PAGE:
The title track of U2's second album might be their first moment of controlled and crafted genius, Edge’s piano changes the band’s soundscape entirely and brings to the early catalogue a song that is sophisticated, economical and deep; Eno before Eno!
Christian hymn writers have often used few words for impact – Taize would be a good example – but it is more likely that Bono, with his lyric boos stolen and the album deadline pending, simply didn’t have the time to elaborate. However, what might be nothing more than a sketch at the time begins to feel perfectly complete as the time goes by.
October is a haunting piece that sits in the vortex of change and a change that is not a welcome. Bono often speaks of having the title first and of thinking that the hopeful spring of the sixties had given way to a colder, bleaker time in 1981.
As well as that global vortex of change the band were in their own personal vortex. Camped out with the Shalom Christian community on Portrane beach just north of Dublin, Edge and Bono were wrestling with rock stardom or not; was it compatible with the intensity of their Christian commitment. The trees were bare in their own souls and it worked its way into this piece of lament.
Holed up in a caravan, fasting, praying and reading the Bible it was inevitable that Scripture would creep into the creative process. October is very much in the lament tradition of the Psalms or other Old Testament books, that would find their way into their next album War. October is Psalm-like while 40 on War would be an actual Psalm.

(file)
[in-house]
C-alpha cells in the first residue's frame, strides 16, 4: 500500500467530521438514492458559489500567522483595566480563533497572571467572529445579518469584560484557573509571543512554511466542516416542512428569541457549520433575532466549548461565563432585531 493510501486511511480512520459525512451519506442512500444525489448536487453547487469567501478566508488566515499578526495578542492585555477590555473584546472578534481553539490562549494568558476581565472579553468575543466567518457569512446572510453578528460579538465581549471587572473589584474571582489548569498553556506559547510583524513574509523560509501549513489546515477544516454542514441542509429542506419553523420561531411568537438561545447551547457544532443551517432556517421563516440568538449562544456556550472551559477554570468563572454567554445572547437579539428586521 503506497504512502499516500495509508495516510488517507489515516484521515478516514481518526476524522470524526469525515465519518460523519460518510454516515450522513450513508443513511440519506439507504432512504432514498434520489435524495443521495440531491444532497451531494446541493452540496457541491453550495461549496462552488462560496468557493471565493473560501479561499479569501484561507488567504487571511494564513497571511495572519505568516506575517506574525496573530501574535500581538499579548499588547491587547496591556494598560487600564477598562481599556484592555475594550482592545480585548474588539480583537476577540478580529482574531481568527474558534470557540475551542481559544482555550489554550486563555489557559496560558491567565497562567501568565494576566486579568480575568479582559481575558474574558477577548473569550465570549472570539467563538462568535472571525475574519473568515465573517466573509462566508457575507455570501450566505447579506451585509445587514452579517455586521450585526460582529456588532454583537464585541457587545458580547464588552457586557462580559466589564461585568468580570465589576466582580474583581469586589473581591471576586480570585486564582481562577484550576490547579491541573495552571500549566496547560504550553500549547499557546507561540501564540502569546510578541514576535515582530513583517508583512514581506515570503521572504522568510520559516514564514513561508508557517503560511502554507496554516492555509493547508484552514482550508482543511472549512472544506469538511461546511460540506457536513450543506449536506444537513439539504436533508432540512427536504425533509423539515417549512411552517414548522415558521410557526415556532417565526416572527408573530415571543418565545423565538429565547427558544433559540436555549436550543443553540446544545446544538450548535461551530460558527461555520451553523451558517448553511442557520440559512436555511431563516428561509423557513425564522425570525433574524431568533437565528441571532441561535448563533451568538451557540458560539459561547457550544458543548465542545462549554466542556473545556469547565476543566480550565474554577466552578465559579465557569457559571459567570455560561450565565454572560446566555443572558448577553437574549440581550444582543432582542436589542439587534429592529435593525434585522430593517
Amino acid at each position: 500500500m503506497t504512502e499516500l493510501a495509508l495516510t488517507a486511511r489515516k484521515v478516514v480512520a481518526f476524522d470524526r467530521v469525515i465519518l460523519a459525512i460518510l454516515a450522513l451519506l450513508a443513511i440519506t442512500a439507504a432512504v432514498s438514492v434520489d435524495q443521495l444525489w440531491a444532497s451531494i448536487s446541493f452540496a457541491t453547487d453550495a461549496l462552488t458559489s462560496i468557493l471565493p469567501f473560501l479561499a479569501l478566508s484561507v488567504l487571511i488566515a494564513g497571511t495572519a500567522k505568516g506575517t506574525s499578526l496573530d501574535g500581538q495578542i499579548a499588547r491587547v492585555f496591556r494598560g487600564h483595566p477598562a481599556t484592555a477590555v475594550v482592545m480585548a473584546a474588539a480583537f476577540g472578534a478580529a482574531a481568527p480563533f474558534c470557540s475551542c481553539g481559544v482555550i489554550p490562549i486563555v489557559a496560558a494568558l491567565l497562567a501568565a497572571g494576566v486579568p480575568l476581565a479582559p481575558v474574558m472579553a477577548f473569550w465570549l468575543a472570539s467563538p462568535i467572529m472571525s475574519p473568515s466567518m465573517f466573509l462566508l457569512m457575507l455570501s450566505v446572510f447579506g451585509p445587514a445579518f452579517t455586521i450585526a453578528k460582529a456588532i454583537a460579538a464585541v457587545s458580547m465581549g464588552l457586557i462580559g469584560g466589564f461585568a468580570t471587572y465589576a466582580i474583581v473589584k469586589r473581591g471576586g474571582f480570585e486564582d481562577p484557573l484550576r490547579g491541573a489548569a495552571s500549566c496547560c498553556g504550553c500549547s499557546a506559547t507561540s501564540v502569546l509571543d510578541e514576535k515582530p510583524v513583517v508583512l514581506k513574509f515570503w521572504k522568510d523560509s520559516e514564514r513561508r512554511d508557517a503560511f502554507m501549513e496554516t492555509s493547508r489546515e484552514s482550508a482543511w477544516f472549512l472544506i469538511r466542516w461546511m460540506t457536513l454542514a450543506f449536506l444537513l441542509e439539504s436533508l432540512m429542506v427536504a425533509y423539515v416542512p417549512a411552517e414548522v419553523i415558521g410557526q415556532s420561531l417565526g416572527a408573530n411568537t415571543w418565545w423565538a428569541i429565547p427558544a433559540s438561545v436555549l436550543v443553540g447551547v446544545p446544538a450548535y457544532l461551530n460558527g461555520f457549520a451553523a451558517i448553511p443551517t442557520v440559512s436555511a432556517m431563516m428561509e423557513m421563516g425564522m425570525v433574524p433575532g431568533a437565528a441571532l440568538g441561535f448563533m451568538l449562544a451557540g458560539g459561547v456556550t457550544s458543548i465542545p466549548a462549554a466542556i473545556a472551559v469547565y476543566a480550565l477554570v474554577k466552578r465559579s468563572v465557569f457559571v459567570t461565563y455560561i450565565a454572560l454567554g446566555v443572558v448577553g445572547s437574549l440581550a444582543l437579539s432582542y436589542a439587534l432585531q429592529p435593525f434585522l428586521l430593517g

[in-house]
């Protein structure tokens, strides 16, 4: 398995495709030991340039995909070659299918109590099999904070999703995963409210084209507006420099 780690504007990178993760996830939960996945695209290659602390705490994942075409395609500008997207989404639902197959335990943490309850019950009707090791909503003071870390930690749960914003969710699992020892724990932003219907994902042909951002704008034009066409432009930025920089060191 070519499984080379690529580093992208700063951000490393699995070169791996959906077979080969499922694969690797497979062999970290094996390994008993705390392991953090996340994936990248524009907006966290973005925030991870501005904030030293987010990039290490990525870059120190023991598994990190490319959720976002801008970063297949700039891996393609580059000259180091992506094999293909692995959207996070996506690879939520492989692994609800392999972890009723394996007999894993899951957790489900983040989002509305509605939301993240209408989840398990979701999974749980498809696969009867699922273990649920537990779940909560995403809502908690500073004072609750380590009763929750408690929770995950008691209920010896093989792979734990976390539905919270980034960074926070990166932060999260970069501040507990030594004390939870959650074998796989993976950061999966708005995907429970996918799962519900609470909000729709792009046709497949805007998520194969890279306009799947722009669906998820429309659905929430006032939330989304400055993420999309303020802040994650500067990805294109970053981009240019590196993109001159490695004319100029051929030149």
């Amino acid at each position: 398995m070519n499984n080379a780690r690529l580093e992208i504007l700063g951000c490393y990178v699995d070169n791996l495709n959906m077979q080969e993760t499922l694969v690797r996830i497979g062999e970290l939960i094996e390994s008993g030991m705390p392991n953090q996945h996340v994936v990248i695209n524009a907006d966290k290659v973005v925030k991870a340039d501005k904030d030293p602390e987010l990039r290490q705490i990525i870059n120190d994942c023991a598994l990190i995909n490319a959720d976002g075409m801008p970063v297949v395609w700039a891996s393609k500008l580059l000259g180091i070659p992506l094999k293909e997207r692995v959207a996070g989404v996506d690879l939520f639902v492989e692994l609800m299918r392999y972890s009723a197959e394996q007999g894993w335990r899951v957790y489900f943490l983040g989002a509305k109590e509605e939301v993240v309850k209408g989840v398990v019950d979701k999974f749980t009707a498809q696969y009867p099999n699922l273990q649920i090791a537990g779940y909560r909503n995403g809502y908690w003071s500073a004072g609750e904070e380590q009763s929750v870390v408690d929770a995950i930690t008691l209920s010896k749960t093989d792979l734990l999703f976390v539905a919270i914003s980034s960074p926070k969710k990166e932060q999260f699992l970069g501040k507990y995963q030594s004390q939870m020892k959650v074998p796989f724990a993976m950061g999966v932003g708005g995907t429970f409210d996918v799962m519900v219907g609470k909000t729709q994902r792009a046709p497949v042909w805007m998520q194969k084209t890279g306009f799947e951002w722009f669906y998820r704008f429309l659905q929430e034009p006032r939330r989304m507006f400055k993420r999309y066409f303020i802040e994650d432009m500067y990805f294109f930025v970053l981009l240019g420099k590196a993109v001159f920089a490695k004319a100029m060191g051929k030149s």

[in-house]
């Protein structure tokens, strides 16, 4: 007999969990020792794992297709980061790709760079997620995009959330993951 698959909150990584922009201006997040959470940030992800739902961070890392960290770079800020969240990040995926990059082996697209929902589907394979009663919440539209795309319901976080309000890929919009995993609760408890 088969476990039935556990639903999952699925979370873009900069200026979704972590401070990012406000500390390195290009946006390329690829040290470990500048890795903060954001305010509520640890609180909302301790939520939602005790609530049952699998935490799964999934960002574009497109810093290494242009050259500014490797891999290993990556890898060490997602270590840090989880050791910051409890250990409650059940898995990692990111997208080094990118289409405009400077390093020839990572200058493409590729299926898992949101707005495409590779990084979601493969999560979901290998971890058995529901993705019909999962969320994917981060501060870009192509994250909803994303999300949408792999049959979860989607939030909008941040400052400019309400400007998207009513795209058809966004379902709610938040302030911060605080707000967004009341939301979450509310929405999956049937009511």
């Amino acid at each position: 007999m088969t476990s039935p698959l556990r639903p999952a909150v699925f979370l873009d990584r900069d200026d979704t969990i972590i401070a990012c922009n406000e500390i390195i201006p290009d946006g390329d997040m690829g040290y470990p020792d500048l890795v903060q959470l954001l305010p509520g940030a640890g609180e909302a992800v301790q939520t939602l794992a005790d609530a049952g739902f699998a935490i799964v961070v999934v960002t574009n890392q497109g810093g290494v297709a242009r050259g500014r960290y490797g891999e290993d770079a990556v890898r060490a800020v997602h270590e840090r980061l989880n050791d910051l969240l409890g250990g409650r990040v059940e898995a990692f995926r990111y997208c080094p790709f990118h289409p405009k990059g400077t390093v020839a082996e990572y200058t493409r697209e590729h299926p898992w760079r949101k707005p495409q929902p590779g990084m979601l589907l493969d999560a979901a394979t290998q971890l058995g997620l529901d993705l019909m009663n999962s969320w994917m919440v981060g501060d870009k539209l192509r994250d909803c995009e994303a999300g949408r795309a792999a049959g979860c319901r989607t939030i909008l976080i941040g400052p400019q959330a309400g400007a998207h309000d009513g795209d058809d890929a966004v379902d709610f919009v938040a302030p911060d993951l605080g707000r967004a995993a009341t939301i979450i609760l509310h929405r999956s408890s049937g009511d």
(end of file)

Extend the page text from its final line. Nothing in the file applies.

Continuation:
Isaiah would feature a couple of times on that follow up album too. In October’s lament comes hope; in the midst of tossed about confusion comes truth; in the midst of negative change comes the constant to be trusted in.
This song is more relevant today than it was when it was written. We live in days when the next news broadcast actually changes what we can and cannot do. Never in my lifetime have we known such uncertainty. Everything is in a state of flux. There is mental anxiety from living in isolation and the fear that we might be locked down again any minute. The economy is fragile. Jobs are being lost. Even church is strange, if meeting in the traditional way at all.
In the middle of all the fragility and fear and perhaps the danger of loss of hope the Old Testament prophets, writers of the Psalms, and it seems U2, proclaim that God doesn’t change. The seasons do, the pandemics of history do but God... “you go on and on.”
And the trees are stripped bare
Of all they wear
What do I care
And kingdoms rise
And kingdoms fall
But you go on.”